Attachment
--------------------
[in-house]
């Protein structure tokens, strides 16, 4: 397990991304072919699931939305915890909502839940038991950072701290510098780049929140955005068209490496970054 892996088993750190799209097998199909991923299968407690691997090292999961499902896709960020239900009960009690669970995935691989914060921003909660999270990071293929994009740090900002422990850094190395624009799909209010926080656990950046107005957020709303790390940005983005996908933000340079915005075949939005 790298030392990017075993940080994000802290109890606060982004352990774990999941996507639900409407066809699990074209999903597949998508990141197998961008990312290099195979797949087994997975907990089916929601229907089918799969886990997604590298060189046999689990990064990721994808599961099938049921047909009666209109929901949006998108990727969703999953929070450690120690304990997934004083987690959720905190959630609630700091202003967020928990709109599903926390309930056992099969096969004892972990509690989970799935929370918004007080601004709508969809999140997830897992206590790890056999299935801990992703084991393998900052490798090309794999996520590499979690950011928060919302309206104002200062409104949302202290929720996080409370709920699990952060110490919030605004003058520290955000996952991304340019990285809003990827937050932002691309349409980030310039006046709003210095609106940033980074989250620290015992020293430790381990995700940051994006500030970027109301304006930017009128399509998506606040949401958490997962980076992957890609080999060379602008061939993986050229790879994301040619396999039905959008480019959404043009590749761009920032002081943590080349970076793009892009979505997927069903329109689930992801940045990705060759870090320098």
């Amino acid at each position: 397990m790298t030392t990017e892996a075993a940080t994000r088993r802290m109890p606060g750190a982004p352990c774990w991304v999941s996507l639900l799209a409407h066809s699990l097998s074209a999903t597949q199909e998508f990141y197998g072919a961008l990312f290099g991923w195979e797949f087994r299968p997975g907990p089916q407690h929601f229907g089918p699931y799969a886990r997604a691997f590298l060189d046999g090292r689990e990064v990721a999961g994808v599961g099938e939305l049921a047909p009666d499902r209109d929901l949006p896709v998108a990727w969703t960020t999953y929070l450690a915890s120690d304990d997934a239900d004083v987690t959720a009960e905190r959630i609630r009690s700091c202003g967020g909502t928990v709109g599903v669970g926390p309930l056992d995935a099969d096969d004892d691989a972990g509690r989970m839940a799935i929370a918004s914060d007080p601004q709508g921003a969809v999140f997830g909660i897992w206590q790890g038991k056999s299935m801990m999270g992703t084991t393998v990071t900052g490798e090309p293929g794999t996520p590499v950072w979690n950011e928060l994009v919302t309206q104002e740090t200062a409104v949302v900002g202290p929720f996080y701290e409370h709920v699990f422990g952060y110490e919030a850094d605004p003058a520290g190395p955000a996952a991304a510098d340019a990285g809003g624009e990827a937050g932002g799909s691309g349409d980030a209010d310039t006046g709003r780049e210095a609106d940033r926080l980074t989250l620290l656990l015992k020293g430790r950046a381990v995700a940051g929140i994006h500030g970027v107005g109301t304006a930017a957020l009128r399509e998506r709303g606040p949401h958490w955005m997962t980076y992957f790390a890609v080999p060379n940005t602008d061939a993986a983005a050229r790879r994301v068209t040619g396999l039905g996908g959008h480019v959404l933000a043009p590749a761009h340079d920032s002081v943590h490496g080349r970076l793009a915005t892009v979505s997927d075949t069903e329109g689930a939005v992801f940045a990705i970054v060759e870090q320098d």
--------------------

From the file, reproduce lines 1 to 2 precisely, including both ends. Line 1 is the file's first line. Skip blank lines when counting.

[in-house]
């Protein structure tokens, strides 16, 4: 397990991304072919699931939305915890909502839940038991950072701290510098780049929140955005068209490496970054 892996088993750190799209097998199909991923299968407690691997090292999961499902896709960020239900009960009690669970995935691989914060921003909660999270990071293929994009740090900002422990850094190395624009799909209010926080656990950046107005957020709303790390940005983005996908933000340079915005075949939005 790298030392990017075993940080994000802290109890606060982004352990774990999941996507639900409407066809699990074209999903597949998508990141197998961008990312290099195979797949087994997975907990089916929601229907089918799969886990997604590298060189046999689990990064990721994808599961099938049921047909009666209109929901949006998108990727969703999953929070450690120690304990997934004083987690959720905190959630609630700091202003967020928990709109599903926390309930056992099969096969004892972990509690989970799935929370918004007080601004709508969809999140997830897992206590790890056999299935801990992703084991393998900052490798090309794999996520590499979690950011928060919302309206104002200062409104949302202290929720996080409370709920699990952060110490919030605004003058520290955000996952991304340019990285809003990827937050932002691309349409980030310039006046709003210095609106940033980074989250620290015992020293430790381990995700940051994006500030970027109301304006930017009128399509998506606040949401958490997962980076992957890609080999060379602008061939993986050229790879994301040619396999039905959008480019959404043009590749761009920032002081943590080349970076793009892009979505997927069903329109689930992801940045990705060759870090320098």